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Wal JS, McBurney MI, Moellering N, Marth J, Dhurandhar NV. Moderate-carbohydrate low-fat versus low-carbohydrate high-fat meal replacements for weight loss. Int J Food Sci Nutr. 2007 Jun; 58(4): 321-329.

PubMed ID: 17566894
Study Design:
Randomized Controlled Trial
A - Click here for explanation of classification scheme.
NEUTRAL: See Research Design and Implementation Criteria Checklist below.
Research Purpose:

To compare the efficacy of a low-fat, high-fiber, moderate-carbohydrate (CHO) diet, a low-CHO Atkins-type diet, and a control diet for weight loss and cardiovascular risk reduction.

Inclusion Criteria:
  • Between the ages of 18 and 65 years
  • Body mass index (BMI) 25kg/m2 or more
  • Less than 6.82kg weight loss in the preceding three months.
Exclusion Criteria:
  • Pregnancy
  • Lactation
  • Intent to conceive
  • Active eating disorders
  • Significant cardiac disease
  • Uncontrolled hypertension
  • Elevated liver function tests
  • High creatinine levels
  • Anemia
  • Diabetic retinopathy or uncontrolled diabetes
  • Alcohol or substance abuse
  • History of infectious disease
  • Gluten sensitive enteropathy
  • Aversion or allergies to breakfast cereals
  • Significant systemic disease that could reasonably affect outcomes or for which calorie-restriction would be contraindicated.
Description of Study Protocol:


  • For this trial, a randomized block procedure (to ensure equal gender representation across the groups) was used to assign participants to the Control, Low CHO, or Moderate CHO diet groups. Interested people were screened over the phone to determine if they met inclusion criteria, and then met with a physician and registered dietitian (RD) to further assess eligibility
  • An RD instructed participants in each of the three diet groups. 


  • Control Diet: Participants in the Control diet were instructed to follow their normal daily routines for four weeks
  • Low CHO Diet:
    • Breakfast: An Atkins Shake, Atkins Breakfast Bar and a selection of either fruit or yogurt
    • Lunch: Atkins-consistent lunch planned by the dietitian according to each participant's preferences
    • Dinner: A 2,512kJ dinner consisting of the shake, bar, fruit and salad with fat-free dressing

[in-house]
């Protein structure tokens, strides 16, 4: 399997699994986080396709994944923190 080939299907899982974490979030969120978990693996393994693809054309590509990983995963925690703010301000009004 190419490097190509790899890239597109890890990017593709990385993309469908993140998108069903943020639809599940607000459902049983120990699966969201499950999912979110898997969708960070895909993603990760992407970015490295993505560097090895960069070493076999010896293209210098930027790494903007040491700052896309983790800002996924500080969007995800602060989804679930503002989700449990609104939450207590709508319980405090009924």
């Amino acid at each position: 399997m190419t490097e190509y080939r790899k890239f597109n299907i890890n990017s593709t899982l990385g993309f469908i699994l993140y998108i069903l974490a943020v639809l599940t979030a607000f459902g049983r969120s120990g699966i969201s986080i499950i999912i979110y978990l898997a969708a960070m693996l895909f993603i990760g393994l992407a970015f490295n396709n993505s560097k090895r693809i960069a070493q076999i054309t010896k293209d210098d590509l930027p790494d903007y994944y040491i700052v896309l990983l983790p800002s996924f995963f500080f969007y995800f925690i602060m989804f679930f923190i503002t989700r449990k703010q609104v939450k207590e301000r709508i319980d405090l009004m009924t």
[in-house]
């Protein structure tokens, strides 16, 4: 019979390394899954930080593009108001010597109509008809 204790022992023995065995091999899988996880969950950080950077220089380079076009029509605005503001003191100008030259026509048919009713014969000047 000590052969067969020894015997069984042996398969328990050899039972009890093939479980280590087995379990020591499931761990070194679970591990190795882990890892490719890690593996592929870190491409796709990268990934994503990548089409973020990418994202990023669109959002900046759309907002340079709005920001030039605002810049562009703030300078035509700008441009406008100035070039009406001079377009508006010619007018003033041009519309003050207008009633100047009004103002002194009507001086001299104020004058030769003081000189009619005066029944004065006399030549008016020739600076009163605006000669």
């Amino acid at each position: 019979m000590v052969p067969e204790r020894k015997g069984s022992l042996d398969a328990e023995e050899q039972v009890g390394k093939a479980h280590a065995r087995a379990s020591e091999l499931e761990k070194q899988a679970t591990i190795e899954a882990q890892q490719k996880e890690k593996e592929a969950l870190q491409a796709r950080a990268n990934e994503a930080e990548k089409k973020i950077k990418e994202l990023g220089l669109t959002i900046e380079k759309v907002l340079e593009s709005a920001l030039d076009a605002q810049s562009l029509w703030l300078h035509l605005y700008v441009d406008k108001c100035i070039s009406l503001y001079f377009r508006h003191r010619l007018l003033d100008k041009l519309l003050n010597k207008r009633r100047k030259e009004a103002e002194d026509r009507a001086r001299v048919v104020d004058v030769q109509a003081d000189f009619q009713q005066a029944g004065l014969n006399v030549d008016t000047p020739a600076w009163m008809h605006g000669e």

• Moderate CHO Diet:
    • Breakfast: Special K Low-carb ready-to-eat cereal with low-fat milk
    • Lunch: Special K Low-carb ready-to-eat cereal with low-fat milk
    • Dinner: A 2,512kJ dinner consisting of fruits, salad with fat-free dressing and a low-fat, low-calorie meal planned by the dietitian according to each participant's preferences. 

Statistical Analysis

  • Means, standard deviations, percentages and frequencies were used to describe the sample and study constructs
  • Chi-square analyses were used to examine differences in dropout according to group assignment and gender
  • Analyses of variance with Tukey corrected contrasts were used to evaluate between-group differences
  • The level of significance was set a P<0.05.


Data Collection Summary:

Timing of Measurements

Participants in all groups were required to return for visits two and four weeks after enrollment for measurement of body weight, waist and hip circumference and body composition determination.

Dependent Variables

  • Height and weight were measured by study personnel
  • Body mass index (BMI) was calculated using measured height and weight
  • Body composition was measured with a BODPOD, which measures body fat via air displacement
  • Blood chemistries: Serum was collected and used for blood chemistry analysis by an independent laboratory.

Independent Variables

Diet group.

Description of Actual Data Sample:

Initial N

N=137 (25 males and 112 females).

Attrition (final N)

  • N=125
  • The 12 dropouts included 10 females and two males; dropouts did not differ significantly according to group assignment, nor according to gender.

Baseline Subject Characteristics

Variable Control Group Low CHO Group Moderate CHO Group
N 44 41 40
Female/male 37/7 34/7 31/9 
Age (years) 49.57±8.78  50.46±9.58 49.58±9.86 
BMI (kg/m2) 34.97±7.72 33.13±5.85 37.26±7.99
Weight (kg) 97.05±23.15 90.51±17.88 105.15±27.54
Percentage body fat 45.27±8.84 45.06±7.94 47.03±7.67
Waist (cm) 103.99±17.42 100.84±12.34 110.01±16.13
Hips (cm) 119.86±14.15 116.87±13.08  126.47±0.2


United States. 

Summary of Results: